Former EPA head Scott Pruitt and his staff spent $124,000 on unnecessary first and business class travel during his time in the Trump administration, according to new information unearthed by the EPA’s Office of the Inspector General and reported by NBC.
Pruitt has previously said he needed to fly first class to avoid “unpleasant interactions with other travelers.” Sucks to be a villain who everyone hates, I guess!
According to the OIG, half of the first and business class trips Pruitt and his staff took were to Tulsa, Oklahoma, where Pruitt lives. Six of the 40 trips examined by the OIG were cancelled, but even those cancelled trips cost the agency money. The total cost of all the trips was $985,037, though only $124,000 was found to have been spent improperly.
Pruitt generated a huge amount of controversy in his brief time as head of the EPA. Most of his scandals regarded blatant misuse of funds, like spending $3,000 on stationary items for his office, sitting in expensive seats at a Kentucky basketball game, his love of Ritz-Carlton lotion, and the fact that he lived for cheap in a condo co-owned by the wife of an energy lobbyist. Just regular stuff.
His actual leadership of the EPA was also a disaster, to put it lightly.
The OIG report found that two thirds of the trips taken by Pruitt were in first class. The inspectors found that Pruitt failed to comply with the agency’s policies and federal travel regulations. NBC writes that Pruitt’s violations include “improper approval of expensive lodging costs, inaccurate and incomplete international trip reports and not justifying the use of noncontract air carriers.”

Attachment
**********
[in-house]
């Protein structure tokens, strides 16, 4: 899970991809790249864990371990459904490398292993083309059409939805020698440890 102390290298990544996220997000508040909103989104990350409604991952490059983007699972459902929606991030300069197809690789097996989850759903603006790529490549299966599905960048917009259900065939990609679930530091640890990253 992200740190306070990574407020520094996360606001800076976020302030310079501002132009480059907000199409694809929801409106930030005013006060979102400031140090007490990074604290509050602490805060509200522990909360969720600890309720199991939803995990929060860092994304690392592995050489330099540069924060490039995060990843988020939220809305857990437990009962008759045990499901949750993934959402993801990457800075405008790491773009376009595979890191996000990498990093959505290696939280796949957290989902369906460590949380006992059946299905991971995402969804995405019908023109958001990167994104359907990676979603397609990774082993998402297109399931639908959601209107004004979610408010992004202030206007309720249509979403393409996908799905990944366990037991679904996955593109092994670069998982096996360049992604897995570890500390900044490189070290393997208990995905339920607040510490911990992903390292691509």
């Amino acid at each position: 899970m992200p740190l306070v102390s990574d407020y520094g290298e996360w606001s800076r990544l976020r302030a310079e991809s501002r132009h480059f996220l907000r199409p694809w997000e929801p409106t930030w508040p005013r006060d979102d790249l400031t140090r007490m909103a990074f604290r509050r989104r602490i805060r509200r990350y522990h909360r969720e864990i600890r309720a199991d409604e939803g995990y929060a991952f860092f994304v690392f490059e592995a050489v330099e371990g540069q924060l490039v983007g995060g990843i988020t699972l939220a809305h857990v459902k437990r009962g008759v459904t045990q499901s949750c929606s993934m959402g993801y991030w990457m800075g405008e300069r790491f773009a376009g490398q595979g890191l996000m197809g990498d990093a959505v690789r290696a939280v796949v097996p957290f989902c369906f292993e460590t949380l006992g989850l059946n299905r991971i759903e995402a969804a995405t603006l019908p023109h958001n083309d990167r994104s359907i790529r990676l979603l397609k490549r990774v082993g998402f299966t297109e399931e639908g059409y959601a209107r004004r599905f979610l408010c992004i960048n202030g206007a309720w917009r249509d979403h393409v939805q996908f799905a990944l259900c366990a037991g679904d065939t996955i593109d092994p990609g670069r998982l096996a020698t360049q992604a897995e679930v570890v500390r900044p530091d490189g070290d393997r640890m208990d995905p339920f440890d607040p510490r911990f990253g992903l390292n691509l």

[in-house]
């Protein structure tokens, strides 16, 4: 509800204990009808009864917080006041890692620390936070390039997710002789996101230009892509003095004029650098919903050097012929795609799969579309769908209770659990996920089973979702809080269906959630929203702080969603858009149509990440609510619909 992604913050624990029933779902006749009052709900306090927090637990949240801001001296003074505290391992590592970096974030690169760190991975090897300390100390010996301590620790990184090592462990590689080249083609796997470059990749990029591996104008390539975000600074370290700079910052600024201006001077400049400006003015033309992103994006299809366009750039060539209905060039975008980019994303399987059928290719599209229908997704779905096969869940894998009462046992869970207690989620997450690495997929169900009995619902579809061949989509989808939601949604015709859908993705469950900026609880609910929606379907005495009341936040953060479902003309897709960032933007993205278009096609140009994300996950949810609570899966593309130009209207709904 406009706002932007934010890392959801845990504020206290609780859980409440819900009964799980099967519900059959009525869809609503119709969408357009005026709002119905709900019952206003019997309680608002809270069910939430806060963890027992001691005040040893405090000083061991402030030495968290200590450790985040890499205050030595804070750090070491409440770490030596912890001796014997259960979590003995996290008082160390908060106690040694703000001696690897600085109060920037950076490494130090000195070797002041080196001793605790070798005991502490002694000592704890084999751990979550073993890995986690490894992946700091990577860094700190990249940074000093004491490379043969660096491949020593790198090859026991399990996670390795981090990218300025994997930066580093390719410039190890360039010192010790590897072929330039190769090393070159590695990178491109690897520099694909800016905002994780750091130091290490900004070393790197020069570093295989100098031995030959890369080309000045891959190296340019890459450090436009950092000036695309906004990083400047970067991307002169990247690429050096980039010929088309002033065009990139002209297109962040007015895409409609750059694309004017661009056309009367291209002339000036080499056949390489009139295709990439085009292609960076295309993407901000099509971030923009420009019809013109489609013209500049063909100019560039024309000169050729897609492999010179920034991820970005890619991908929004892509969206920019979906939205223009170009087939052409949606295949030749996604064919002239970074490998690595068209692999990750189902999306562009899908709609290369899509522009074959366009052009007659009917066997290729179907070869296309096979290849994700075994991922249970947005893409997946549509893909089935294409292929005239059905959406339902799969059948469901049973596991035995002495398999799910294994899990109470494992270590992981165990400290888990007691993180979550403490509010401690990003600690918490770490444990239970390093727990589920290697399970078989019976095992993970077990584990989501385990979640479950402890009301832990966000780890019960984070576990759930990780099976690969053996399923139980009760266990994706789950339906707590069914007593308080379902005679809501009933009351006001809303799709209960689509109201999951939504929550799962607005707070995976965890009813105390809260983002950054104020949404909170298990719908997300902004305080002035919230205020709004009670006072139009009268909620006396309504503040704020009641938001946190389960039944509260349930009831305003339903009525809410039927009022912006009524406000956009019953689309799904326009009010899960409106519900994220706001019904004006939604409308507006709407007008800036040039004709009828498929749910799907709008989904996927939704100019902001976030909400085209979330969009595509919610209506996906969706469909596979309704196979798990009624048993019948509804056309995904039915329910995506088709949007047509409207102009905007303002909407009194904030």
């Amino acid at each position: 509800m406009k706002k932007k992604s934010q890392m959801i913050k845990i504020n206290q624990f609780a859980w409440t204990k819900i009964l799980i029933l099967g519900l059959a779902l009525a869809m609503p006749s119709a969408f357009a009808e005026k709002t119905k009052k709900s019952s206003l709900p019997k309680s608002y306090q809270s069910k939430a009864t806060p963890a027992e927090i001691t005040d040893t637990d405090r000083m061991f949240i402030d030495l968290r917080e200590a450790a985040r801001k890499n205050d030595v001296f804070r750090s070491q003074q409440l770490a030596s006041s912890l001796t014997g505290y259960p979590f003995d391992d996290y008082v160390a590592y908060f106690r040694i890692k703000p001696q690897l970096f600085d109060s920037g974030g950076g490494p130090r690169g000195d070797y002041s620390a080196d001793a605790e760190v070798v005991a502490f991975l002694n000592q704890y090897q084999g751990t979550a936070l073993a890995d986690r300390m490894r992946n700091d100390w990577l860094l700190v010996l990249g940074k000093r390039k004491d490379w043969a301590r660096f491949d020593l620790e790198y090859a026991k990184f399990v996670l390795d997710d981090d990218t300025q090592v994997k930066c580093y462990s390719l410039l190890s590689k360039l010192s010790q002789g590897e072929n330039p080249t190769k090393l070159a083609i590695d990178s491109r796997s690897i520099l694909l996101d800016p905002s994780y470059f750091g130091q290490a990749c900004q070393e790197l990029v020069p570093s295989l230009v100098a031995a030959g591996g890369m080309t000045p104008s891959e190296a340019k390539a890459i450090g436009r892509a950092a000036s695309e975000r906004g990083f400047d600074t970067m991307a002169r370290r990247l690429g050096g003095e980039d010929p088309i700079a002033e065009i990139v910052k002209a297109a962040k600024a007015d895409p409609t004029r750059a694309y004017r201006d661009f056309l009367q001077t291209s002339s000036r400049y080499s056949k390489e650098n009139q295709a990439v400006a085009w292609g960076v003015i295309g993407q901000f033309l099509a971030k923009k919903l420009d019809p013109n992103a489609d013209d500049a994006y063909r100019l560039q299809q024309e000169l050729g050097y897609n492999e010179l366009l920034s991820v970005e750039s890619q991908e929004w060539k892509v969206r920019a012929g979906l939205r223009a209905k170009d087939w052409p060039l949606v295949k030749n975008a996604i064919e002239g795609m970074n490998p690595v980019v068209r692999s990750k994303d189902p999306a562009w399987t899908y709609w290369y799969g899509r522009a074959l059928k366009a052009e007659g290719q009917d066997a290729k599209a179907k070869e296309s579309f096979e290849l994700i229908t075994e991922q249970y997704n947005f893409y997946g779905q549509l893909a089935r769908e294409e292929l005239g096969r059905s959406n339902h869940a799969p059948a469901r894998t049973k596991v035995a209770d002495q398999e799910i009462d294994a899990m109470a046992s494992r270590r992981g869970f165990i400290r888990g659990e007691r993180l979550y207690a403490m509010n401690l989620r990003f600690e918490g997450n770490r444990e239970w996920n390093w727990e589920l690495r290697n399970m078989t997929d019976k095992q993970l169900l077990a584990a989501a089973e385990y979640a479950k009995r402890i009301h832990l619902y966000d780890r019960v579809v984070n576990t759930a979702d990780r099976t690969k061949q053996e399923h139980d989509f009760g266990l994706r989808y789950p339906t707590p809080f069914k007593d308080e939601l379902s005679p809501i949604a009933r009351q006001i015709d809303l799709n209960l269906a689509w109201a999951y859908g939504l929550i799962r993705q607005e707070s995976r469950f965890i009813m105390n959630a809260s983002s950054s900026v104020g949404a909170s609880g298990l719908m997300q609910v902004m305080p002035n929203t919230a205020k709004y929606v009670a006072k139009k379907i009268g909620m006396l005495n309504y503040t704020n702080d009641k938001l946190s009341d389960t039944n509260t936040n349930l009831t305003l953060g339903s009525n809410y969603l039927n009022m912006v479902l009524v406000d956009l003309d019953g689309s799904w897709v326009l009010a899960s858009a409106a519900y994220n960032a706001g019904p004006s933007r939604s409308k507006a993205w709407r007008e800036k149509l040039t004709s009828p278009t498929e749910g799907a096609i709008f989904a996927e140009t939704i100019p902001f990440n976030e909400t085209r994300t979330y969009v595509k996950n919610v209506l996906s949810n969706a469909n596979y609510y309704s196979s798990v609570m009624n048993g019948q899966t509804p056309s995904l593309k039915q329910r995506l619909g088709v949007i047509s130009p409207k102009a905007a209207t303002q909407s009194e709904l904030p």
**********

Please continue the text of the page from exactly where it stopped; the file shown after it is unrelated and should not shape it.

It wasn’t just airfare. Pruitt also sometimes paid exorbitant rates for other travel expenses, like hotels.
In one instance, Pruitt and his accompanying personal security detail agent were each charged $669 for a night at the Cassa Hotel in New York City — more than double the agency’s per diem hotel rate of $301. Other security officers at the same hotel that night were only charged $389.
“If the agency’s internal controls over travel aren’t strengthened, abuses may continue to occur at great cost to EPA programs and taxpayers,” Deputy Inspector General Charles Sheehan said in a statement.
The OIG recommended that the EPA’s chief financial officer should determine whether Pruitt will be forced to pay back the agency for the improper spending.
“Let’s hope the federal government sends Scott Pruitt the bill for his clueless self-indulgence,” Eric Schaeffer, Executive Director of the Environmental Integrity Project, told NBC. “Mr. Pruitt enjoyed luxury travel while proposing to eliminate nearly a third of EPA’s workforce.”